Whatever Happened to This Likely Lad?

So in August 2013 Jeff Dailey, the Director of Diagnostics at Microsoft Support was talking about Microsoft Fix-It Center Pro on Channel 9. He was really excited about it too, and who can blame him? It was really exciting stuff. Three months later, it was dead. I don’t know why. Like white dog poo, it’s a mystery. However, the automated diag packages remain, and are still being added to.

What’s the point?

If you’ve never used them, you’re really missing out. You may recall the old MPS report of some time ago, which gathered a huge amount of evidence from a machine and then just dumped it into a cab file. This was great, if you knew what to do with the data, but otherwise it was just 40MB of confusion. Some of it was obviously useful, like the event logs and cluster logs, some of it less so – do I care about symbols? No, not really. I’m shallow like that. There was the MPS report parser tool for the early implementations, which basically trawled through all the text files looking for the word “FAIL”, then later the MPS Report Viewer or you could use the old manual method.  But by and large, to get anything useful out of them, you had to have a pretty good idea what you were doing. Not any more. No longer do you have to know the meaning of:

00001df3.000016bd::2012/10/07-10:40:20.271 INFO  [GUM] Node 3: Processing GrantLock to 3 (sent by 2 gumid: 1249)


I exaggerate. Probably best if you know a little. These tools will sit on your poorly machine, run for a few minutes (maybe half an hour) and then tell you in short clear phrases *what is wrong*. Mostly. And if they don’t, hell , you’ve got all the evidence collected.


How to use them properly.

Go to the Support Diagnostics Website. It still retains the ghost of fix-it center pro in the title “ficp”. You will need to log in with your live id (a Hotmail account in other words).

Select the relevant package from the large number available – I lost count at fifty. I’m rather fond of the “Exchange Server 2007 and Exchange Server 2010 Diagnostic” but I’ll use the Windows performance Diagnostic for this post. Click on the diagnostic tool and give it a name.


You’ll need to download it and follow the instructions:


You may see references to “Microsoft Automated Troubleshooting Services” and “Microsoft Fix-it”. You’ll probably want to be an administrator to run it as well.1-4

Follow the steps as requested by the tool. It will ask if you want to install on the local machine or another machine, in which case it will create a portable diagnostic utility – more of this later. After a couple of minutes it will suggest you run a diagnostic tool to collect information from your computer. Do so. You can then wait up to an hour for the utility to do it’s thang.


Once it has finished, you’ll get the chance to check through the files it has collected and if necessary stop them being uploaded to Microsoft.1-5

Once you click “next” it will compress the files, and then give you a chance to save a copy of the cab file before uploading it to Microsoft.1-6

Click “send”, and then sit back and wait.1-7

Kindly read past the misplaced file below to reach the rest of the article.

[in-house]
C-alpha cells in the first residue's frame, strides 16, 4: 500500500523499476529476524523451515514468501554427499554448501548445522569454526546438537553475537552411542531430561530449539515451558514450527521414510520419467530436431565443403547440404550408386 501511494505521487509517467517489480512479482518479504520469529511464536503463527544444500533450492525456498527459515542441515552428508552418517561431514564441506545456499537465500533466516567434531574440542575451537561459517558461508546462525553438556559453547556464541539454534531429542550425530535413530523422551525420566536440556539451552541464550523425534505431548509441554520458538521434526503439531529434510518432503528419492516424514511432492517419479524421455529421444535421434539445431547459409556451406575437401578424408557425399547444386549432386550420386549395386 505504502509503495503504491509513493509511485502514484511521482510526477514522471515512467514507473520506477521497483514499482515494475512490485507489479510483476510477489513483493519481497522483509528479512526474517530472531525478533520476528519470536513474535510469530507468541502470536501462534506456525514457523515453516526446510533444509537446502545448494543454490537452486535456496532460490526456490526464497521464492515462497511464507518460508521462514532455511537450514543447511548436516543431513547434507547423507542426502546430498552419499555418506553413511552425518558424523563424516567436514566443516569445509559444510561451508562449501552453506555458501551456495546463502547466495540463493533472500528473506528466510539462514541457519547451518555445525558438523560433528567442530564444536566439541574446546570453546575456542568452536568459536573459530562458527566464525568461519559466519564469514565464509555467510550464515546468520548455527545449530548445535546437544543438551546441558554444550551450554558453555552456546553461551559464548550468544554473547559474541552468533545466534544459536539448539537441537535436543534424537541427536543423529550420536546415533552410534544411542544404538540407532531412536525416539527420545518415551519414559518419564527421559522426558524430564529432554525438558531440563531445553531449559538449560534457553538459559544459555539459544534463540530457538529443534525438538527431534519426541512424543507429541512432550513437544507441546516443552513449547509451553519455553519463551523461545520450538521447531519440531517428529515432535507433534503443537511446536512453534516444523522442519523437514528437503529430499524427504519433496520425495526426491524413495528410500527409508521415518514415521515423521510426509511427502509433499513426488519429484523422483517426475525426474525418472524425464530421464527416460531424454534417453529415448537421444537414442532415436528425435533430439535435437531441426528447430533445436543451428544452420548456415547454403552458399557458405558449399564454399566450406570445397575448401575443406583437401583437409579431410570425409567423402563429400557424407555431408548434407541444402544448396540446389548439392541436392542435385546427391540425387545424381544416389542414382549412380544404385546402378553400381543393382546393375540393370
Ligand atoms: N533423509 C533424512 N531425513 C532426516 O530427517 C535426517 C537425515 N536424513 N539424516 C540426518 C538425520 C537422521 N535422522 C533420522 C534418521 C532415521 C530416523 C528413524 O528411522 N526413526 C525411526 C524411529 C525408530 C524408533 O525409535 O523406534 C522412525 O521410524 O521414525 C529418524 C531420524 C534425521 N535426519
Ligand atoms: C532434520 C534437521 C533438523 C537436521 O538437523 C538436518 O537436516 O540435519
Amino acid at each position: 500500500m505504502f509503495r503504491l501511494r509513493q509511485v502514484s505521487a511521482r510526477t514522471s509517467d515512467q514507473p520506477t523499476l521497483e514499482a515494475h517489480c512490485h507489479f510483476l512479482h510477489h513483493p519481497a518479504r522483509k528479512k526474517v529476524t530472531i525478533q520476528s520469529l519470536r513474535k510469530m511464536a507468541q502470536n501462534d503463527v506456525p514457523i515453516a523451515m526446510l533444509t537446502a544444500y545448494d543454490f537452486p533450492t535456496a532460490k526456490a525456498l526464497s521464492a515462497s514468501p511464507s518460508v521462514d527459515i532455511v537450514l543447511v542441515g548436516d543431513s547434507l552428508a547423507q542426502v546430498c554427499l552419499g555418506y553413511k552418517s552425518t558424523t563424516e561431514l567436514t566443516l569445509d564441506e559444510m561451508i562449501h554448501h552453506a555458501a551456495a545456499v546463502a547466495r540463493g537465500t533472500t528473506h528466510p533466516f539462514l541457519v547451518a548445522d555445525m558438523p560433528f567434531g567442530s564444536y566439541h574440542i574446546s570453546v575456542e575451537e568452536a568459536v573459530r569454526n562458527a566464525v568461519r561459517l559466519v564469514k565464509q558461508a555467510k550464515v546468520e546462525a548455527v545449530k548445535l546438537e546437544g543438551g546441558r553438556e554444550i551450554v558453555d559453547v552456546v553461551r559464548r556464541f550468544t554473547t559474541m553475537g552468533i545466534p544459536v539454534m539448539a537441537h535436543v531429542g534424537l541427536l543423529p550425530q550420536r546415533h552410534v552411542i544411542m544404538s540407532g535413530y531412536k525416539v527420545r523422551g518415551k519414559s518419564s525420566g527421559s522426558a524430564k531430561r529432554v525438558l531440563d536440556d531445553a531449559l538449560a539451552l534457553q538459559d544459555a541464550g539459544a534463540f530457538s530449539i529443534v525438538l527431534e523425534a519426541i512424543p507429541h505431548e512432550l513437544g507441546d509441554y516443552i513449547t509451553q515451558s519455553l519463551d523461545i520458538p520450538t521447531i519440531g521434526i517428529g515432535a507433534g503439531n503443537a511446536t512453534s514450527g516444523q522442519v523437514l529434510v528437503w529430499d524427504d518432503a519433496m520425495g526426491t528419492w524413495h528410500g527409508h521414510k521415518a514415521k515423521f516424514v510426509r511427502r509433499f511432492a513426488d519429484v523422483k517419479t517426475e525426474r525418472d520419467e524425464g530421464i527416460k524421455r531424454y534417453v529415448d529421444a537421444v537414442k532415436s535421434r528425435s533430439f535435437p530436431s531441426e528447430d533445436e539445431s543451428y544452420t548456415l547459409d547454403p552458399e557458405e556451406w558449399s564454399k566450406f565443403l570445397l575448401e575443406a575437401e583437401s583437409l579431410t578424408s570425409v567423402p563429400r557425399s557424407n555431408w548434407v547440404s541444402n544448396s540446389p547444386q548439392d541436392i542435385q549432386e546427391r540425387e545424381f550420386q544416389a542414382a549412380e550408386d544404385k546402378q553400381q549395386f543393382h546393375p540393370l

If you go back to the Support Diagnostics page and click on the “recent sessions” tab, after a while (five minutes or so) you will see your upload has been received:1-8

But not yet analysed. This takes a couple of hours, usually, but keep checking back, and you’ll eventually see “completed”1-9

Click on the link, and see what the problem was:2-1

If you’re stuck, it gives you the option to “Get Assisted Support”. This will possibly (probably?) cost you money.

If you open the cab file you saved earlier (you did save it, didn’t you?) then you will see a whole heap of files. Some of them are clearly recognisable, some of them less so. The file you are after is called “resultReport.xml” – open this up in Internet Explorer, and bask in its troubleshooting goodness.2-2

Look at the things that is checking for! Networked PST files. Dodgy versions of SEP (SEP 1-SEP n, basically). Fantastic.

Click on the links for the issues that were found:2-3


And better yet, here’s where you get to make sense of the files it collected. Scroll down and expand detection details2-4

And then below that, there are links to all the evidence files you gathered:


But if you want, you don’t need to upload them:

Go to https://wc.ficp.support.microsoft.com/SelfHelp?knowledgebaseArticleFilter=

Open link for the directed report generator

Click run

“save this file”

“click run”

Accept agreement

Select “a different computer” and tick “this machine has powershell in it”, if applicable.

Read the instructions and follow steps 1-3. Do not follow step four yet.2-6

Save the tool to a local disk on the machine to be investigated, and run it (preferably as an administrator).


Accept the license agreement, and the following screen will appear briefly, and then disappear. Nothing will happen for 15 seconds or so.2-8

You will then be asked to run the tool:2-9

Click start. The tool will take about 10-15 minutes to run, in some instances.3-1

When it finishes, you’ll see the following:3-2

Click next, and select a location to save the file. This can be a network drive.3-3

When it finishes creating the cab file you will see the following screen:


Click “close” and browse to the location you saved the evidence. Extract the cab file and enjoy resultreport.xml. I know I will.

I hope this is useful to you. I love these tools, and think they’re much ignored, outside of Microsoft, anyway…


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